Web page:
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Lifestyle Changes and Long-Term Weight Gain in Women With and Without a History of Gestational Diabetes Mellitus: A Prospective Study of 54,062 Women in the Nurses' Health Study II

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posted on 08.12.2021, 16:24 by Jiaxi Yang, Cuilin Zhang, Jorge E. Chavarro, Janet W. Rich-Edwards, Molin Wang, Wafaie W. Fawzi, JoAnn E. Manson, I-Min Lee, Frank B. Hu, Deirdre K. Tobias
Objective We examined lifestyle factors with mid-life weight change according to history of gestational diabetes mellitus (GDM) in a large longitudinal female cohort.

Research Design and Methods In the Nurses’ Health Study II, we categorized change in lifestyle within 4-year periods and estimated their associations with concurrent change in body weight (kg) among parous women after age 40 for the following: diet quality (Alternate Healthy Eating Index [AHEI]), leisure-time physical activity (PA), alcohol, and smoking, by GDM history status (total n=54,062, 5.3% with a history of GDM).

Results Over a median follow-up of 13 years, average 4-year weight gain was 1.10 kg and 1.33 kg for women with and without prior GDM, respectively. Women improving diet quality had favorable 4-year weight change, particularly among women with a history of GDM (AHEI change from low to high: -2.97 kg [CI: -4.34, -1.60] vs. -1.19 kg [CI: -1.41, -0.96] for GDM vs. non-GDM, respectively; p-heterogeneity=0.04). Increasing PA was associated with weight maintenance for GDM women only (PA increase from low to high: 0.26 kg [95% CI: -0.25, 0.77] vs. 0.90 kg [95% CI: 0.80, 1.01] for GDM vs. non-GDM, respectively; p-heterogeneity=0.02). For both GDM and non-GDM women, weight change did not differ significantly with change in alcohol, while women who quit smoking had significant weight gain (4.38 kg for GDM and 3.85 kg for non-GDM).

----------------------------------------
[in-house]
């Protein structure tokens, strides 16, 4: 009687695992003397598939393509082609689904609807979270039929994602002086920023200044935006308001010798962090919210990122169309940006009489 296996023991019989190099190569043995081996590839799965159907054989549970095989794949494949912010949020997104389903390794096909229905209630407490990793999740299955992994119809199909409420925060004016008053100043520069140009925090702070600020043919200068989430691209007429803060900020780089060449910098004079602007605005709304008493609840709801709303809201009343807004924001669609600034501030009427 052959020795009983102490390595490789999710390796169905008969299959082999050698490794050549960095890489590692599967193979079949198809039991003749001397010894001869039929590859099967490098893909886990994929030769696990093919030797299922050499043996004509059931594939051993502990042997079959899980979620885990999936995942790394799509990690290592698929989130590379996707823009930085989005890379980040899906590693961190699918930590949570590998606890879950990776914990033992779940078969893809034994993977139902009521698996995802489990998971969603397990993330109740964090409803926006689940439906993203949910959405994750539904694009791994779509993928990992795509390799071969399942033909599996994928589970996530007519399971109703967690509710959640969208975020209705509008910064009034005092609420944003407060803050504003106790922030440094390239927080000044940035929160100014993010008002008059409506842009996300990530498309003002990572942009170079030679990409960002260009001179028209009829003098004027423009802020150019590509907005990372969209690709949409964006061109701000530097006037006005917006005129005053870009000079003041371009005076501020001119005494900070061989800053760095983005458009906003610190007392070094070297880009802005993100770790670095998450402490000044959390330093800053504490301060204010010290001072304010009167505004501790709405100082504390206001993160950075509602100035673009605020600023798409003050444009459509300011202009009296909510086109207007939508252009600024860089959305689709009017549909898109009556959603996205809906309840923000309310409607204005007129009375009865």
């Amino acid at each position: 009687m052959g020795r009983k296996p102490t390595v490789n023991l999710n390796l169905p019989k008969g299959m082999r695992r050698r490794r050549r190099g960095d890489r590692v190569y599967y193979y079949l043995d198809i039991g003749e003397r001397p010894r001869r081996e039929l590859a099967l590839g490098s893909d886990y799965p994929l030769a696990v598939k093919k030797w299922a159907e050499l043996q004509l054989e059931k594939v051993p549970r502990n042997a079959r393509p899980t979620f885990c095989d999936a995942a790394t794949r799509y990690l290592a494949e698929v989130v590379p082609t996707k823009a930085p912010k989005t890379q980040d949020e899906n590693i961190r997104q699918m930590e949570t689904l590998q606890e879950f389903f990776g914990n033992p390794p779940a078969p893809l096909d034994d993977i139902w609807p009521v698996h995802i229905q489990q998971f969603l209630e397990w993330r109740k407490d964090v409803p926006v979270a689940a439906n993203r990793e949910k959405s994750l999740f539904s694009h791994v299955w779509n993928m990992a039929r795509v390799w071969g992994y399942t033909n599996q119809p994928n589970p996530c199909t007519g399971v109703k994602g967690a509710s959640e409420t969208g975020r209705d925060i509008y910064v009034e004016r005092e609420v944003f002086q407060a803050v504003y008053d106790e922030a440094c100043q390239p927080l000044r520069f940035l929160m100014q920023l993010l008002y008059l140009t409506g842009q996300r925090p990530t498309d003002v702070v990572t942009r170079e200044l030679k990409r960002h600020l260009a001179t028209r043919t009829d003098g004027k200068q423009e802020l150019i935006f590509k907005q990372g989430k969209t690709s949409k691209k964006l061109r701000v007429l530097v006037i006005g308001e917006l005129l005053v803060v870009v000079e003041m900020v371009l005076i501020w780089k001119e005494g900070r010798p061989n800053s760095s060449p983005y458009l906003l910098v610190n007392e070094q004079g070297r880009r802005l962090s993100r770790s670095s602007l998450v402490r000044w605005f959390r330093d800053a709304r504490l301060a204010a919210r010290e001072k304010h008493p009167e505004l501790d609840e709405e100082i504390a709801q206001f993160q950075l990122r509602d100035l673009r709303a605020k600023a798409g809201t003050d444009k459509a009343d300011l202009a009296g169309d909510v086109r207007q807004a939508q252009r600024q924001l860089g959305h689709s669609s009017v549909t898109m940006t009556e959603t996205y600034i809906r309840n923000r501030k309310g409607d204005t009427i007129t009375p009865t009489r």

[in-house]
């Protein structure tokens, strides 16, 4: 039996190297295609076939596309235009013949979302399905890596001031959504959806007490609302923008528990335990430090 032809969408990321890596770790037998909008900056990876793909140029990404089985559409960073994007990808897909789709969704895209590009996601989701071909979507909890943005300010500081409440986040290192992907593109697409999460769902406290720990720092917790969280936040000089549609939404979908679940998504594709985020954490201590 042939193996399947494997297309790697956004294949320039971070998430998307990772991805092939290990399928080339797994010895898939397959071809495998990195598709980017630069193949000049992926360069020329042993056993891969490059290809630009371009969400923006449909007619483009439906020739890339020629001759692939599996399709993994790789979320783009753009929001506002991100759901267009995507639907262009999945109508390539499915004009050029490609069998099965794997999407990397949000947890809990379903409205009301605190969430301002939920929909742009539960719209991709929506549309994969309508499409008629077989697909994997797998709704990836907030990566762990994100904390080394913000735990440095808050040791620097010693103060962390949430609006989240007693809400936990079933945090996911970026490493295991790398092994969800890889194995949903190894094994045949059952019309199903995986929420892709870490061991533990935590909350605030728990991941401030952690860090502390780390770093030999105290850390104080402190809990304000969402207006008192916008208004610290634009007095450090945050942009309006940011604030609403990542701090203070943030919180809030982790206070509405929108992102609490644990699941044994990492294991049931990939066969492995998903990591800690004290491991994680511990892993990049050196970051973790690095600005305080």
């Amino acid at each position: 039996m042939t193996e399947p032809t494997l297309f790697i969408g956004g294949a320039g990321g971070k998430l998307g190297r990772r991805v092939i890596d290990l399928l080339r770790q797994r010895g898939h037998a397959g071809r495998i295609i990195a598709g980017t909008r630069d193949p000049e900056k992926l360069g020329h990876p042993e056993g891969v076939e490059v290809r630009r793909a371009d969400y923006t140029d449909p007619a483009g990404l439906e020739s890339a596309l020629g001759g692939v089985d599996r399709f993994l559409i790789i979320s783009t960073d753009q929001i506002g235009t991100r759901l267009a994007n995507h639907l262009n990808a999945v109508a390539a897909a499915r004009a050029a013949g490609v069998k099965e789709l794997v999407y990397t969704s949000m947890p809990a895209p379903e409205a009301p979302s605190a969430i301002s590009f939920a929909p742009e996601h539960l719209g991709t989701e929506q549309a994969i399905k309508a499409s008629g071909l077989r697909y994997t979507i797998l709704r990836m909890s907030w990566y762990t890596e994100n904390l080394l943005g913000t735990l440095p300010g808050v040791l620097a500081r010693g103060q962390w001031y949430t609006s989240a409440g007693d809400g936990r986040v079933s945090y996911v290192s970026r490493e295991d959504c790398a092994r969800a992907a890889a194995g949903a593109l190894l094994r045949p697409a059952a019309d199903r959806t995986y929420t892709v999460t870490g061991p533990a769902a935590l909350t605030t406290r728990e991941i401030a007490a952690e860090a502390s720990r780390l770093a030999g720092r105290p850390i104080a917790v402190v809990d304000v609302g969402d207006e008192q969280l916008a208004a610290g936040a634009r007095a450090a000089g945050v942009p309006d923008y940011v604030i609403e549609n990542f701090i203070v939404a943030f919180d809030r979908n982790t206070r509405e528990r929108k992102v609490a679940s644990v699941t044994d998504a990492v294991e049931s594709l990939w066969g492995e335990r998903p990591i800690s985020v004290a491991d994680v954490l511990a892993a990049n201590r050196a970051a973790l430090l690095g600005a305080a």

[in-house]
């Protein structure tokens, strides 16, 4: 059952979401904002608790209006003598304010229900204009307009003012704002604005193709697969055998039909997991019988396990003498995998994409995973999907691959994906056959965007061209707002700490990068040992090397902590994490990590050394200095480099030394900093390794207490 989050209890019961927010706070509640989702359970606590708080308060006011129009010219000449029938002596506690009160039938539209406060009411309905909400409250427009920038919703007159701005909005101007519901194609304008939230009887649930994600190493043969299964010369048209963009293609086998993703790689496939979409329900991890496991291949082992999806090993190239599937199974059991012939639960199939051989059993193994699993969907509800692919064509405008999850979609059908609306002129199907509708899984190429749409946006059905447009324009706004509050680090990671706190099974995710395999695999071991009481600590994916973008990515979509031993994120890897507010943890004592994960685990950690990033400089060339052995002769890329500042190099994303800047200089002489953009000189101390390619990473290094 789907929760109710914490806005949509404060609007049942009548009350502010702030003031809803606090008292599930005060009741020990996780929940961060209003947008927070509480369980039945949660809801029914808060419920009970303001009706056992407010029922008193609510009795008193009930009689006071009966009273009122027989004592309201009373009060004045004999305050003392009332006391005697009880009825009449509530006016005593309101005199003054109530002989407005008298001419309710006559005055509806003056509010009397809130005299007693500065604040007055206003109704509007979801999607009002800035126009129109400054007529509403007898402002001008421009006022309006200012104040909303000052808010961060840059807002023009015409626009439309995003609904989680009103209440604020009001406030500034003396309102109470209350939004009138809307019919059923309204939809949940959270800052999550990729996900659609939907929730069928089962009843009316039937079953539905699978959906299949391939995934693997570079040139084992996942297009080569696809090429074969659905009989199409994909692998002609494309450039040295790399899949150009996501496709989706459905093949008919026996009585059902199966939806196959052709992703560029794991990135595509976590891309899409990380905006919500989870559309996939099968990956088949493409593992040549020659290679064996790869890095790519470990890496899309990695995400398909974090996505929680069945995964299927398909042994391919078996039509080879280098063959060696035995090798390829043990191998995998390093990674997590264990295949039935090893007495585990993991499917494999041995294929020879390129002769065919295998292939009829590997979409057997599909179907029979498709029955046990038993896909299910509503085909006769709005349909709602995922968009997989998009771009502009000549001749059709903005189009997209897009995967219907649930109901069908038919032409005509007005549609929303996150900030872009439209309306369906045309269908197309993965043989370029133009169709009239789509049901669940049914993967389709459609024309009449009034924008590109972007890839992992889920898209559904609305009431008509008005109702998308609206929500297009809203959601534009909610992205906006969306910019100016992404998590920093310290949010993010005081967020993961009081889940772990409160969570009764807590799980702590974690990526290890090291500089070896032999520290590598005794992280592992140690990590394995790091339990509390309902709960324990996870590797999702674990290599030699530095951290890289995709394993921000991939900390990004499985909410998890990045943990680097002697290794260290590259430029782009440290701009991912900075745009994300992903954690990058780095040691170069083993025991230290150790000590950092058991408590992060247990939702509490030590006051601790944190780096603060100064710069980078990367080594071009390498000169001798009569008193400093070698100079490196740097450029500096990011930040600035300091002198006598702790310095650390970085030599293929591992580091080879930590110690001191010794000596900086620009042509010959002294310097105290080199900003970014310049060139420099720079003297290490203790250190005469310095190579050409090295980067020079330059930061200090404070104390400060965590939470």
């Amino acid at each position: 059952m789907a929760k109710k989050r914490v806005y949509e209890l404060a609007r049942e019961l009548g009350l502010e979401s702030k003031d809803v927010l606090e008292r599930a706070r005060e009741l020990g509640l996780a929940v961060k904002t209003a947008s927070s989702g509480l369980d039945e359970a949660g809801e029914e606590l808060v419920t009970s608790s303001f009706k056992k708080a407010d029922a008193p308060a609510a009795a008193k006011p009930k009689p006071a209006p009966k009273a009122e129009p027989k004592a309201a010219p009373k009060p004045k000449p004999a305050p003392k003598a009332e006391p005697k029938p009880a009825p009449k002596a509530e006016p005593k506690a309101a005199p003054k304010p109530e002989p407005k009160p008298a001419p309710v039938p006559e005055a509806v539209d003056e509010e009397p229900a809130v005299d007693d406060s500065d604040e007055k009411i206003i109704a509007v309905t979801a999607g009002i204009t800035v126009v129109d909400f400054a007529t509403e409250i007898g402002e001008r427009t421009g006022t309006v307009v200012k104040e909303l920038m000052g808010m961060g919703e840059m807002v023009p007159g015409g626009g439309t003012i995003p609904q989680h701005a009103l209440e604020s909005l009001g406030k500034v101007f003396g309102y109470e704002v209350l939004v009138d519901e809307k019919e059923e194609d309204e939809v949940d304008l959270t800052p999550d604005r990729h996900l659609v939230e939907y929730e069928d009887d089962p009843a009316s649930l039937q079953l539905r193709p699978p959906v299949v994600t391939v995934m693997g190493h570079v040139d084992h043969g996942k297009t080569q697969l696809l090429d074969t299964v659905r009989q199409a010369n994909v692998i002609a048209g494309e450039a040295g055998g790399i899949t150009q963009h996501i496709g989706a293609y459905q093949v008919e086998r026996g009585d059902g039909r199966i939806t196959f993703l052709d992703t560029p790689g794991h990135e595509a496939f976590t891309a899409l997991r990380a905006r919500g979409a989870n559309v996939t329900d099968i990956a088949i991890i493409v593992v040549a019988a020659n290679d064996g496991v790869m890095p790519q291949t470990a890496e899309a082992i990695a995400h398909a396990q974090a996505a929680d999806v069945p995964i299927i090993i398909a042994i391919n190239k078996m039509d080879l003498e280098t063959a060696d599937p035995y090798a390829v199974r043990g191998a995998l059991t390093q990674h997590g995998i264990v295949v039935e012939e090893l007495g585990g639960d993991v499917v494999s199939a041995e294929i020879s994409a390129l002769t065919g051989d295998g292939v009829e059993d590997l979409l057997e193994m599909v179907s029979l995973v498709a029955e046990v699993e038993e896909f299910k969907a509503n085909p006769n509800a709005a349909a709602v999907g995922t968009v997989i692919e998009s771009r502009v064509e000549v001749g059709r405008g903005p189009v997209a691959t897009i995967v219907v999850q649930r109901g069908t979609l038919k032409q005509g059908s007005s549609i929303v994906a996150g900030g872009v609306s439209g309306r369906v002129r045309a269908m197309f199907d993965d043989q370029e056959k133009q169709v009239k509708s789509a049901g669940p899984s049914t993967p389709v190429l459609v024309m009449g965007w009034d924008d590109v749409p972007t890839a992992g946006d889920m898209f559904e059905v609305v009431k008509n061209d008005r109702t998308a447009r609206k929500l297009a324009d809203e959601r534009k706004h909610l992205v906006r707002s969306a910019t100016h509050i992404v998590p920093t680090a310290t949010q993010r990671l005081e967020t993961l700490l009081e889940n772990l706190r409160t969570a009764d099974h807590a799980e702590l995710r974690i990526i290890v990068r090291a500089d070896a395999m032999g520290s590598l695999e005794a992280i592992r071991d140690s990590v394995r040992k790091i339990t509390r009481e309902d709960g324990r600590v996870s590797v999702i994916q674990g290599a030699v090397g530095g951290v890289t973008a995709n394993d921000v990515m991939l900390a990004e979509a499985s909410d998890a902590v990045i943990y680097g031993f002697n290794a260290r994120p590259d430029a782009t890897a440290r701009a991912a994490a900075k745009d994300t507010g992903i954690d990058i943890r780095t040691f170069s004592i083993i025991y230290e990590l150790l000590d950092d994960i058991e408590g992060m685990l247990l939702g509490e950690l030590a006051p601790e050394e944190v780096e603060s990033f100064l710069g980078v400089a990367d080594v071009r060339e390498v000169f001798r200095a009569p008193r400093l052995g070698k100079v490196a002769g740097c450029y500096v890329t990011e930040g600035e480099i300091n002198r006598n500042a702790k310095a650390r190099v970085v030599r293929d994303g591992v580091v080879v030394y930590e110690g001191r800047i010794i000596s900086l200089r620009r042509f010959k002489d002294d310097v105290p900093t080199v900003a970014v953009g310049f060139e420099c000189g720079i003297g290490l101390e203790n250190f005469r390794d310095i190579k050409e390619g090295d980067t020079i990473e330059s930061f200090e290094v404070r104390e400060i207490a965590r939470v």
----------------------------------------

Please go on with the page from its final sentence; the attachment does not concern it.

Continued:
Conclusions Improvements in diet quality and PA were related to less weight gain in mid-life among parous women, and the benefit of such improvements on weight management was particularly pronounced among women with a history of GDM.


The Nurses' Health Study II is supported by the National Institutes of Health (NIH) grant U01 CA176726. J.Y. was supported by the PhD program in Population Health Sciences at Harvard University. C.Z. is supported by the NIH intramural research program of Eunice Kennedy Shriver National Institute of Child Health and Human Development. J.E.C. received grants from NIH (U01HL145386 and P30 DK046200). J.E.M. received grants from NIH. D.K.T. received grants from the American Diabetes Association. The funding sources had no role in the design and conduct of the study; collection, management, analysis, and interpretation of the data; preparation, review, or approval of the manuscript; and decision to submit the manuscript for publication.